Why is it necessary for an investigator to work at a facility for six weeks to collect evidence? Is that a long time?
We don’t consider six weeks to be a long time. When we handed our footage over to some of the news stations, they asked, “How long did the investigator work there?” and we told them six weeks, and they were like, “Really? That’s it? We would have thought he’d have to work there for a year to get all this evidence.” So this is really just a snapshot of what’s taking place there. It just scratches the surface of the abuse against these animals. But for these places, it’s important for us to show that this abuse is systemic and widespread, and it’s important to document numerous conditions because the industry always tries to say a plant is a bad apple, an isolated case or say it’s just a few employees, when the truth is much of this abuse is inherent in factory farm systems and it runs rampant and largely unchecked. So for us, it was important to show a pattern of disregard and cruelty.
Bob Leclerc, the safety and compliance manager at Quality Egg, said what was in the video is not general or acceptable practice. Yet it seems every time MFA goes into an egg farm we see this kind of cruelty.
Exactly. Egg producers know that the public does not accept these conditions. We know that they are standard practices within the egg industry and that these abuses take place across the country at egg factory farms. This is the seventh undercover investigation at an egg farm that Mercy For Animals has conducted, and every single time that we enter these facilities we find a laundry list of horrific abuses to animals. The best that the egg industry can do once they’re caught red-handed on video abusing animals is to try to isolate the abuse and distance themselves from it as much as possible. We see this time and again with investigations at factory farms and slaughterhouses. They try to say they had no idea this abuse was taking place, which is usually a bold-faced lie, as is documented in our investigation; as I said, our investigator brought it to the attention of supervisors time and again. So we know they were aware of this.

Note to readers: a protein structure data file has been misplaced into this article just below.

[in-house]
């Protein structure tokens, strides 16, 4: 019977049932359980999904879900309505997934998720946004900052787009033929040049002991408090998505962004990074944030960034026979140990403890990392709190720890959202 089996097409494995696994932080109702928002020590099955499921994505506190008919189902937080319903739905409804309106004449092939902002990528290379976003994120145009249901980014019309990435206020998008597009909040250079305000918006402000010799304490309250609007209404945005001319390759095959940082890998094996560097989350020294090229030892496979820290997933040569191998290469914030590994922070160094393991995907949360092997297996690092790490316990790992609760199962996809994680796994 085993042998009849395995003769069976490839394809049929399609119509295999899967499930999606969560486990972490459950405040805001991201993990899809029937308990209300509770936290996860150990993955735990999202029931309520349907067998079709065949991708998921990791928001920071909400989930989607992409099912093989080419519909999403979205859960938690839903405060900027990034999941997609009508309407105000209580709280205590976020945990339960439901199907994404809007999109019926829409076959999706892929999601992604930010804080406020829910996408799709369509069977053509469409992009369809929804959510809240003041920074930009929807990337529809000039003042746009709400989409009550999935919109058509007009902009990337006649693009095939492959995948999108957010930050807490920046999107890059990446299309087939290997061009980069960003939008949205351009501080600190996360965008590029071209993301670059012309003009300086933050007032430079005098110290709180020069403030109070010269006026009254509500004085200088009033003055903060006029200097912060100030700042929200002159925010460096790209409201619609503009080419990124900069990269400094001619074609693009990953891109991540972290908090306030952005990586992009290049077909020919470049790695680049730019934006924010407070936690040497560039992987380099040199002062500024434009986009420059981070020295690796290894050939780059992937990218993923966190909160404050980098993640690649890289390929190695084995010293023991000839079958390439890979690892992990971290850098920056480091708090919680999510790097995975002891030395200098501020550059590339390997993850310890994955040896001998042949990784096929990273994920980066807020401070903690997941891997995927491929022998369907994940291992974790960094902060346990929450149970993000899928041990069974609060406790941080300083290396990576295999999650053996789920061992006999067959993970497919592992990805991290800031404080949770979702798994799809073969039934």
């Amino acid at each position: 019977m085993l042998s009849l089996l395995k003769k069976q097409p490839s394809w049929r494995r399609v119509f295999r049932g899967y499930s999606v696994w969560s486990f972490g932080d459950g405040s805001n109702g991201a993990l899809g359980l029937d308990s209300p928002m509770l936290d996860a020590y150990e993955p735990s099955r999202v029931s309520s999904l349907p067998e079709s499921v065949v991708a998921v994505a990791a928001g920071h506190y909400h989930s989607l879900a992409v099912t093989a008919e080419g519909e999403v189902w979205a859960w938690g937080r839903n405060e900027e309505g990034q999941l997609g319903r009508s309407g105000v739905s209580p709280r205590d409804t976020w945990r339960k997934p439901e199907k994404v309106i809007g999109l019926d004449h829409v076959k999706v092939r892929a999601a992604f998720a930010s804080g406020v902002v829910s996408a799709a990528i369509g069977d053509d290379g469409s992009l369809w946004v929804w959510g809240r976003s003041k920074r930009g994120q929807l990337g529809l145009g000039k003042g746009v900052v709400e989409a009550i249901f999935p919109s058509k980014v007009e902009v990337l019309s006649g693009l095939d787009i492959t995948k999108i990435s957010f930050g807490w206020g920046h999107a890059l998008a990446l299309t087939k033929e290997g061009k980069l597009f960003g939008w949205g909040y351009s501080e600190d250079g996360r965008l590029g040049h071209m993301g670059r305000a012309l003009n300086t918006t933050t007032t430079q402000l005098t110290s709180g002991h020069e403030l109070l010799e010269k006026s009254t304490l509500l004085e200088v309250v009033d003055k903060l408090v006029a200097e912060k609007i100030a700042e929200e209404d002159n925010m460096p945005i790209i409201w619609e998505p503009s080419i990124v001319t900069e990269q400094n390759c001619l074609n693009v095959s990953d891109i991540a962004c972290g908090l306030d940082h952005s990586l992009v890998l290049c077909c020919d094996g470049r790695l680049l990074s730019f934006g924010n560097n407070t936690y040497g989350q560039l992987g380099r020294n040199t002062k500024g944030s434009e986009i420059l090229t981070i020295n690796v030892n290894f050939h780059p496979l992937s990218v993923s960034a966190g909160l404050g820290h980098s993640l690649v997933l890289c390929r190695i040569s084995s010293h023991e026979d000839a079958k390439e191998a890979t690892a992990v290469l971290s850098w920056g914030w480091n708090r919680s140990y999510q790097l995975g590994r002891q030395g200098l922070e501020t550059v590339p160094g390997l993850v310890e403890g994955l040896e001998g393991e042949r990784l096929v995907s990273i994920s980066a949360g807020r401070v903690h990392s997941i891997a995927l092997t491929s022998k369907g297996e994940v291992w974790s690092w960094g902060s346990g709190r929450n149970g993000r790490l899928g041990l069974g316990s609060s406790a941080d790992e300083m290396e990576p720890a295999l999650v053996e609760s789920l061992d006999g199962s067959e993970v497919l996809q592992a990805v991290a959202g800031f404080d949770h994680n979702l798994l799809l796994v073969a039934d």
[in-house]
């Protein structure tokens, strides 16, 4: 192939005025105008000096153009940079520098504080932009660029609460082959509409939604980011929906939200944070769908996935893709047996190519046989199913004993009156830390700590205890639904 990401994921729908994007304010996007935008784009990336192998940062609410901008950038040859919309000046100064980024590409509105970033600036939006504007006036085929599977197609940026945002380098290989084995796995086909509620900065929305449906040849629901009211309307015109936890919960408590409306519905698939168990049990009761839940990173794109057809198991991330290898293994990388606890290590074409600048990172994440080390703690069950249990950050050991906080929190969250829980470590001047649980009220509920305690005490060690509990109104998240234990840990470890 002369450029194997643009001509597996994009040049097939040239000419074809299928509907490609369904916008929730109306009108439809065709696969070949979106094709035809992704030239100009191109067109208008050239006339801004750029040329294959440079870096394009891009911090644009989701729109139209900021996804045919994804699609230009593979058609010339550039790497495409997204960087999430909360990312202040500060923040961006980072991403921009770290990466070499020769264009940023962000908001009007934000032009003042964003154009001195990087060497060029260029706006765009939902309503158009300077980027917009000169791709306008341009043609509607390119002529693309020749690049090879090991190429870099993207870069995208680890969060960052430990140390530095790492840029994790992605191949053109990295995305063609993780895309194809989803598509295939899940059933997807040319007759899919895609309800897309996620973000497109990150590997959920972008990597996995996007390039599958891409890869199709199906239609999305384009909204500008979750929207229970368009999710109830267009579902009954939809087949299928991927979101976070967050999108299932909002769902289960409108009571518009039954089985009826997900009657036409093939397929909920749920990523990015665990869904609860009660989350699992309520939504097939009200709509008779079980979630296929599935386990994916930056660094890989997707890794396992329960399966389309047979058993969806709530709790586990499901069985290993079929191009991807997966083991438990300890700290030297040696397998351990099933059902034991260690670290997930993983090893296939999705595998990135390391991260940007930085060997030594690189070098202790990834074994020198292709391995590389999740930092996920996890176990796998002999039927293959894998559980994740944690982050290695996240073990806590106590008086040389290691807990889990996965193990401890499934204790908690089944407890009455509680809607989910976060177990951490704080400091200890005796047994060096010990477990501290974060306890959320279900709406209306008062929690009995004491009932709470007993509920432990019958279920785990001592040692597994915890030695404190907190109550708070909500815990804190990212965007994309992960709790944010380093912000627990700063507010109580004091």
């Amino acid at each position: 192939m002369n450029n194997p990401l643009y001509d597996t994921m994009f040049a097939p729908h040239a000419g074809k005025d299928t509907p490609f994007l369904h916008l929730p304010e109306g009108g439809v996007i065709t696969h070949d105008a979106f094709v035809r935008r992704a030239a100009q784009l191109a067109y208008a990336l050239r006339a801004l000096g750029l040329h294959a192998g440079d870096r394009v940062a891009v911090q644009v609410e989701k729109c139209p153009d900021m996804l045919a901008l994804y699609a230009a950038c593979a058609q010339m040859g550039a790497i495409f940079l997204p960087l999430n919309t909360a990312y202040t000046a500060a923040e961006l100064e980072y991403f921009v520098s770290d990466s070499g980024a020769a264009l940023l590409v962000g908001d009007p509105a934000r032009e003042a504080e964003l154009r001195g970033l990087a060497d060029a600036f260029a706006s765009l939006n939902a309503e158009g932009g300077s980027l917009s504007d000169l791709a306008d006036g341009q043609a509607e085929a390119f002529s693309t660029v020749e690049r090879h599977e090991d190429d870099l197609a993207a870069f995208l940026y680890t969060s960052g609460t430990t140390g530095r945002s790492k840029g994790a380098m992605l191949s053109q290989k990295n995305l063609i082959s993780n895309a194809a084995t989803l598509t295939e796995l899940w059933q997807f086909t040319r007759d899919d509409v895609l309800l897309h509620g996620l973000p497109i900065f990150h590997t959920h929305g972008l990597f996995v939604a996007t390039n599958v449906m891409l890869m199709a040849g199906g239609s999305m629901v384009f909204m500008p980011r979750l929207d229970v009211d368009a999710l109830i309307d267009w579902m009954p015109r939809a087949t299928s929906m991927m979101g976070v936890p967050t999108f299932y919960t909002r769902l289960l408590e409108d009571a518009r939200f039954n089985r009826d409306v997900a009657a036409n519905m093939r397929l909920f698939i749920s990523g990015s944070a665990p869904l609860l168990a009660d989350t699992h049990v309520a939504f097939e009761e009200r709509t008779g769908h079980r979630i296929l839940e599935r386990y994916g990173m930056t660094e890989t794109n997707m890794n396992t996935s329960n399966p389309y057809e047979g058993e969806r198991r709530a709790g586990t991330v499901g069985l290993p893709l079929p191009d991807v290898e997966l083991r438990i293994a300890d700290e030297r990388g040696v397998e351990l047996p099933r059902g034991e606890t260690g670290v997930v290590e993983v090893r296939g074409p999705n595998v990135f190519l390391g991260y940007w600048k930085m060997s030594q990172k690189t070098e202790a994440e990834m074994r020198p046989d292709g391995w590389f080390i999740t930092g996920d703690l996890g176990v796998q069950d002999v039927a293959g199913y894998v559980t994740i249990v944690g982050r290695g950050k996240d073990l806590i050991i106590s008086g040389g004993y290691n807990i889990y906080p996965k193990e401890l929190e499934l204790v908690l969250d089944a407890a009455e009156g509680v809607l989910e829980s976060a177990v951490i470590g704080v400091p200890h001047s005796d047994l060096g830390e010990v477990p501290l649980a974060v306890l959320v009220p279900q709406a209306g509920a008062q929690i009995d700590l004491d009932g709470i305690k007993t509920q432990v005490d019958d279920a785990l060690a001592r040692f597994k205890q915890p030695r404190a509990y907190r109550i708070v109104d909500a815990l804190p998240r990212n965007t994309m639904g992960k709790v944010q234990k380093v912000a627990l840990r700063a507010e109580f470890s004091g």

When the public is watching, the egg farm’s strategy is to try to paint it as a picture of a few bad employees. But in reality, most of the abuse that the employees are engaged in is the way in which they were instructed to handle or kill birds. I don’t believe this is a case of sadistic abuse; I believe this is how most of those employees were trained to kill birds.
You mean swinging hens around by their necks?
This is a common technique used to kill birds who are potentially injured or were trapped in their cages. The employees are attempting to use cervical dislocation, but this is certainly not an appropriate way of doing that. Investigators in our last three investigations have been told that is the way to kill birds. This is what’s taught.
What are the qualities you look for in an investigator?
Well, they have to be someone that can be a chameleon and blend in with their environment. They need to have nerves of steel, be quick-thinking and have a sense of adventure. Most of all, they need to be willing to give up their personal comfort and many of the luxuries of safety and being around like-minded people. They need to be willing to submerge themselves into cultures of cruelty and be around people who simply don’t care about animals the same way they do and be able to stomach it while documenting the conditions and understand that that’s what’s needed to ultimately expose and end the cruelty.
People have a false notion that being an undercover investigator is somehow glamorous, and that is certainly not the case. It’s very depressing work. You have to witness egregious cruelty on a daily basis. It’s very isolating. Our investigators are working in facilities that are located in very rural areas and they’re not able to have the same sort of friendships and support system that most activists have because they have to work undercover in secluded areas for extended periods of time.